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Pterygoid muscles: want to learn more about it?

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Pterygoid muscles

Pterygoid muscles

The pterygoid muscles are two of the four muscles of mastication, located in the infratemporal fossa of the skull. These muscles are: lateral pterygoid and medial pterygoid.

The primary function of the pterygoid muscles is to produce movements of the mandible at the temporomandibular joint. Both muscles are innervated by branches of the mandibular division of the trigeminal nerve (CN V3), and receive their blood supply from branches of the maxillary artery.

This article will introduce you to the anatomy and function of the pterygoid muscles.

Key facts about the pterygoid muscles
Definition and function Muscles of mastication that produce movements of the jaw.
Muscles Lateral pterygoid, medial pterygoid
Innervation Branches of the mandibular division of the trigeminal nerve (CN V3)
Blood supply Pterygoid branches of the maxillary artery
Function Lateral pterygoid: Protrusion, depression, medial movement of mandible.
Medial pterygoid
: Protrusion, elevation, medial movement of mandible

Lateral pterygoid muscle

Lateral pterygoid muscle (Musculus pterygoideus lateralis)

The lateral pterygoid is a short, two-headed muscle, located in the infratemporal fossa of the skull. The smaller superior head arises from the infratemporal crest of the greater wing of sphenoid bone, while the larger inferior head arises from the lateral surface of the lateral pterygoid plate. The fibres of both muscle heads merge and insert on the pterygoid fovea on the neck of the mandible. Some fibres from the superior head insert on the capsule of the temporomandibular joint and its articular disc.

The lateral pterygoid muscle is innervated by the nerve to the lateral pterygoid muscle, which is a branch of the mandibular division of the trigeminal nerve (CN V3). It receives blood supply from the pterygoid branches of the maxillary artery and the ascending palatine branch of the facial artery.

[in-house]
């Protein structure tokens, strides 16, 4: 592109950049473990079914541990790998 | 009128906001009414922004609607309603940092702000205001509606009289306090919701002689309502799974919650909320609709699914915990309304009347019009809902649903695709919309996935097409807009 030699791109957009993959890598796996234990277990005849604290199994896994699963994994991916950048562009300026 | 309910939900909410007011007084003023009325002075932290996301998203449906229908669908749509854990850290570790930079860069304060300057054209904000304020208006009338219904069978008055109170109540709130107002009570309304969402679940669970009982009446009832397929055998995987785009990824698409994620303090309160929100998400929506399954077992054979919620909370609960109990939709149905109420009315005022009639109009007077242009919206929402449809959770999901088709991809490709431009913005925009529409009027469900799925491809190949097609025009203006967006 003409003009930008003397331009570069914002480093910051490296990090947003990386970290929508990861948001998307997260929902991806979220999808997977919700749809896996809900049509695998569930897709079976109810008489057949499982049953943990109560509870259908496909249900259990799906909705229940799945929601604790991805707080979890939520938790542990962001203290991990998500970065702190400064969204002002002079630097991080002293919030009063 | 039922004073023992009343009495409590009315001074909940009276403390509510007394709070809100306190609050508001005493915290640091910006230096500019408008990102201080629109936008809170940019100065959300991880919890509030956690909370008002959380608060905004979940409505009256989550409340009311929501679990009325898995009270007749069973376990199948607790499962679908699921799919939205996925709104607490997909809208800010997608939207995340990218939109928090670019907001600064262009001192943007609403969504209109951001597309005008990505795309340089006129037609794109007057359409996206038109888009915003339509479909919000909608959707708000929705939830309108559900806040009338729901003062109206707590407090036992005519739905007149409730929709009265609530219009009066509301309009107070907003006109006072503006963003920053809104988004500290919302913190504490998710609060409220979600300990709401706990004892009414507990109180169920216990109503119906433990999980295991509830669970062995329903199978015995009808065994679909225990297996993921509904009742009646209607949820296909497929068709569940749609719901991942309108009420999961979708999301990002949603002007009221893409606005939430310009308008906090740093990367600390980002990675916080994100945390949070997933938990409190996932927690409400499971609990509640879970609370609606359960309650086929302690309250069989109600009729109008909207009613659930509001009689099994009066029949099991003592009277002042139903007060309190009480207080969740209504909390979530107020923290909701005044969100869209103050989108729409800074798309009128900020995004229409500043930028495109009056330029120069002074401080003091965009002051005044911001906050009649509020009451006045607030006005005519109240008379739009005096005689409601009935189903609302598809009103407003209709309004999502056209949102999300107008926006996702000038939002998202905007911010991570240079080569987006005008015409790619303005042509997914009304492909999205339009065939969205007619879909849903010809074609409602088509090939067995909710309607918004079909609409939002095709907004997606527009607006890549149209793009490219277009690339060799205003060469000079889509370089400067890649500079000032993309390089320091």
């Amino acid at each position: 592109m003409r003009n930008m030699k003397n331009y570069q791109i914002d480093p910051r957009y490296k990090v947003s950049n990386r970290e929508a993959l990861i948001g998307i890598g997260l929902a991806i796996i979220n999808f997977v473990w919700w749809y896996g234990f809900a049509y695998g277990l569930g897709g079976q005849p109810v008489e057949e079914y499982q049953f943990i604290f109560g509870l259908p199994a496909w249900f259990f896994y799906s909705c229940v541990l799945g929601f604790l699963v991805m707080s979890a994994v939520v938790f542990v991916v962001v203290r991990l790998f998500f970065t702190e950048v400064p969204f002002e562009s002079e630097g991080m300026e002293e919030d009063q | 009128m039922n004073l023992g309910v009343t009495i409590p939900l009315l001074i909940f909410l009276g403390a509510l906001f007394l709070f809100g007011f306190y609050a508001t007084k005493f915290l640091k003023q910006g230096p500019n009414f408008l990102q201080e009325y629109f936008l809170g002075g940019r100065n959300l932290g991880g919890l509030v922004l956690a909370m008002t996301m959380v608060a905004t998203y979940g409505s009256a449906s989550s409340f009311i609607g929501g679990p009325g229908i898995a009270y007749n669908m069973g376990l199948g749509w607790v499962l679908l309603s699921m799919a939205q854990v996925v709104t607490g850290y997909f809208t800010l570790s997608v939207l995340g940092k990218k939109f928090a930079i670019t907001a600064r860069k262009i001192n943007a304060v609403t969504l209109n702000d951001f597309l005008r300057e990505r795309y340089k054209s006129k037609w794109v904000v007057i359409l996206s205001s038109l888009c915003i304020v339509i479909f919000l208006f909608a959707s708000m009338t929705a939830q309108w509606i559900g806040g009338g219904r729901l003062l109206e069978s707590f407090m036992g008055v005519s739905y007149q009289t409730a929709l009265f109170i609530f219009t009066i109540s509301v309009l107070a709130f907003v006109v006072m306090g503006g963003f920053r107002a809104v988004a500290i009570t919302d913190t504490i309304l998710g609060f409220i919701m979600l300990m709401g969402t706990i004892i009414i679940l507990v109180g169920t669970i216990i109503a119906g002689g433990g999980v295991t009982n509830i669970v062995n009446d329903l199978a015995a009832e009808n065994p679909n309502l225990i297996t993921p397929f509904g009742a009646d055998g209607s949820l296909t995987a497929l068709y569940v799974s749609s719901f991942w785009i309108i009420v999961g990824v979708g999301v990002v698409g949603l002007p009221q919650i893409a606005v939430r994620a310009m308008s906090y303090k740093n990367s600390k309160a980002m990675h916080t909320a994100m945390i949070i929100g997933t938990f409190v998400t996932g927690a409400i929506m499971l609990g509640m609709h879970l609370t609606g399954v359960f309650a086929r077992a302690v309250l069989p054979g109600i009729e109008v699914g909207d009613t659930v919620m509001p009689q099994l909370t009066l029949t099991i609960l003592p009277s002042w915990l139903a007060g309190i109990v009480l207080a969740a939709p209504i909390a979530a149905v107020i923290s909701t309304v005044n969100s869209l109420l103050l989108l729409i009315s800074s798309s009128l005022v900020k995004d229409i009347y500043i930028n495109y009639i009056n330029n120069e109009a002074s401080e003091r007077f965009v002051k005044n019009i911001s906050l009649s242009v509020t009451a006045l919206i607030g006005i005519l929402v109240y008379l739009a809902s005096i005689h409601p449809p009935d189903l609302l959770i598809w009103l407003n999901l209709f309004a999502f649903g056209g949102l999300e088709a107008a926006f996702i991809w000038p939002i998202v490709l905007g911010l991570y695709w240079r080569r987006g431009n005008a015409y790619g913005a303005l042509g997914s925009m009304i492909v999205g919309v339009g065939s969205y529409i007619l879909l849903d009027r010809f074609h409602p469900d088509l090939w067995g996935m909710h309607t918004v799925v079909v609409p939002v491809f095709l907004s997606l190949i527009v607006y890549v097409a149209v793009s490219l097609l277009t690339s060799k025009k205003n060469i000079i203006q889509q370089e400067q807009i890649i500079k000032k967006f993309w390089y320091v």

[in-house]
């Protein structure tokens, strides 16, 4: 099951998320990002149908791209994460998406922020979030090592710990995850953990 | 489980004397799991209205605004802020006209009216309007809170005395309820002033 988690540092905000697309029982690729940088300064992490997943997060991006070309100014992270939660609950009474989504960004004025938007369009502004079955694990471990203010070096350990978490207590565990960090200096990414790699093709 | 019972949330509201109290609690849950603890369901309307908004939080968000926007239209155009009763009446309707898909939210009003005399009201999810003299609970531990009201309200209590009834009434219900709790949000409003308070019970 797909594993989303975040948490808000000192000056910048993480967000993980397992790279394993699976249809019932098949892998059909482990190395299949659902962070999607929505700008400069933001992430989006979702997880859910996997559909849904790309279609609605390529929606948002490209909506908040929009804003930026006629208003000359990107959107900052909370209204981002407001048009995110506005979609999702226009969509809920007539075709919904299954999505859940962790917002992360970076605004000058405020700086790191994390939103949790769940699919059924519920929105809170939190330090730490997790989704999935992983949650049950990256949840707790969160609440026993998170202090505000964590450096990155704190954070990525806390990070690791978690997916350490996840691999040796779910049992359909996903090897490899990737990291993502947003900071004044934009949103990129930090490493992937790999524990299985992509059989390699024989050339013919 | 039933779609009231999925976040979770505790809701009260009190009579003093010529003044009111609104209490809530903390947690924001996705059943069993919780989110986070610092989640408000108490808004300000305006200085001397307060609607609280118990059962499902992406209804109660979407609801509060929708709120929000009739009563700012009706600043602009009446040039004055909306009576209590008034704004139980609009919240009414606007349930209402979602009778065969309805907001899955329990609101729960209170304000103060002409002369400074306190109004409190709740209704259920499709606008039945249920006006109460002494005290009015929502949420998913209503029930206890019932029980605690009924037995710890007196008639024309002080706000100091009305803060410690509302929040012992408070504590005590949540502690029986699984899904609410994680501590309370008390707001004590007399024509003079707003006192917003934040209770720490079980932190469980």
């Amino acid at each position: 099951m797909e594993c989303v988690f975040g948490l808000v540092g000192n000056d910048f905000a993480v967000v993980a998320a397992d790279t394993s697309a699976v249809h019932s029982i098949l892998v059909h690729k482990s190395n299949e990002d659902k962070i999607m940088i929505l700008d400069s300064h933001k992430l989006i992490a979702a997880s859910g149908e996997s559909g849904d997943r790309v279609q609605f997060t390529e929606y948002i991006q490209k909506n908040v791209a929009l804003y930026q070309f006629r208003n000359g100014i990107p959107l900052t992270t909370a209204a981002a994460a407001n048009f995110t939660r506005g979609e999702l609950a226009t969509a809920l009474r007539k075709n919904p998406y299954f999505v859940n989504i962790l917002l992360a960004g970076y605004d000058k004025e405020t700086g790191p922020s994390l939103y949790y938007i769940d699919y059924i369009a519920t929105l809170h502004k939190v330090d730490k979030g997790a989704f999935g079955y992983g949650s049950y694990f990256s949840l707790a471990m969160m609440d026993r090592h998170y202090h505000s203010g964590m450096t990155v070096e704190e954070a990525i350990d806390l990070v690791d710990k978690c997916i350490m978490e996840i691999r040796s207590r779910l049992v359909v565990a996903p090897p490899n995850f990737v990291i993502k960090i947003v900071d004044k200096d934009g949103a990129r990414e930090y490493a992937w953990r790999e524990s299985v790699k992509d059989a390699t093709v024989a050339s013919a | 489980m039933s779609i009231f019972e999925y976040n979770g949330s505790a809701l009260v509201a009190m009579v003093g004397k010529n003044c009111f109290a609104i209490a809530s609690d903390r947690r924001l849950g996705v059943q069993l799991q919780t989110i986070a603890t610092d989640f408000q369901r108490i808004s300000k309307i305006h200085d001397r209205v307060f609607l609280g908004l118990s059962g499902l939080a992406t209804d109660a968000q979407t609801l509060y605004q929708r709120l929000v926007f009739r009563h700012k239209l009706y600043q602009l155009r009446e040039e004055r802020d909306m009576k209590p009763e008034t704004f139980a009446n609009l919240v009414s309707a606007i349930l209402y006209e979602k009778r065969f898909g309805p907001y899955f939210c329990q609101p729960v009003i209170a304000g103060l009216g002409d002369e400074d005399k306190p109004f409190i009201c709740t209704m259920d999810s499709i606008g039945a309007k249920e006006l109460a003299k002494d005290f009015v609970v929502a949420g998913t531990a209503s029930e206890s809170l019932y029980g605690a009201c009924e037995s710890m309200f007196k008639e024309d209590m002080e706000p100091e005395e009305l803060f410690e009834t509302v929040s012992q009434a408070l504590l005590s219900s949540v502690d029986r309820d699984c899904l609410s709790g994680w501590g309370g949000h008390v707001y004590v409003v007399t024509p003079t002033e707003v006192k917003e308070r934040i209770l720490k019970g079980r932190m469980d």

The function of the lateral pterygoid muscle is to protrude and depress the mandible when contraction is bilateral. In unilateral contraction, the lateral pterygoid muscle moves the mandible medially.

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Medial pterygoid muscle

Medial pterygoid muscle (Musculus pterygoideus medialis)

The medial pterygoid muscle is a thick quadrilateral muscle that arises by two heads, a superficial and a deep head. The smaller superficial head originates from the maxillary tuberosity and pyramidal process of palatine bone. The larger deep head originates from the medial surface of the lateral pterygoid plate and the pyramidal process of sphenoid bone. From their origin, the muscle fibers run posteroinferiorly and laterally, surrounding the lower fibers of the lateral pterygoid muscle. Together, the two heads of the medial pterygoid muscle insert onto the triangular impression located on the medial surface of the mandible.

The medial pterygoid muscle is innervated by the medial pterygoid branch of the mandibular division of the trigeminal nerve (CN V3). It receives blood supply from the pterygoid branches of the maxillary artery.

The bilateral contraction of this muscle elevates the mandible and closes the mouth. Furthermore, because of the directions of its muscle fibers, this muscle pulls the mandible forward and produces the movement also known as protrusion. In contrast, the unilateral contraction of the medial pterygoid, together with lateral pterygoid, causes the swinging of the mandible to the opposite side. These movements are crucial for the act of chewing.

The in-depth anatomy of the medial pterygoid is waiting for you here.

Want to learn more about the muscles of mastication? Composed of handy tables and diagrams listing attachments, innervation and functions for every muscle, our muscle anatomy charts will cut your study time in half.

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Pterygoid muscles: want to learn more about it?

Our engaging videos, interactive quizzes, in-depth articles and HD atlas are here to get you top results faster.

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“I would honestly say that Kenhub cut my study time in half.” – Read more. Kim Bengochea Kim Bengochea, Regis University, Denver

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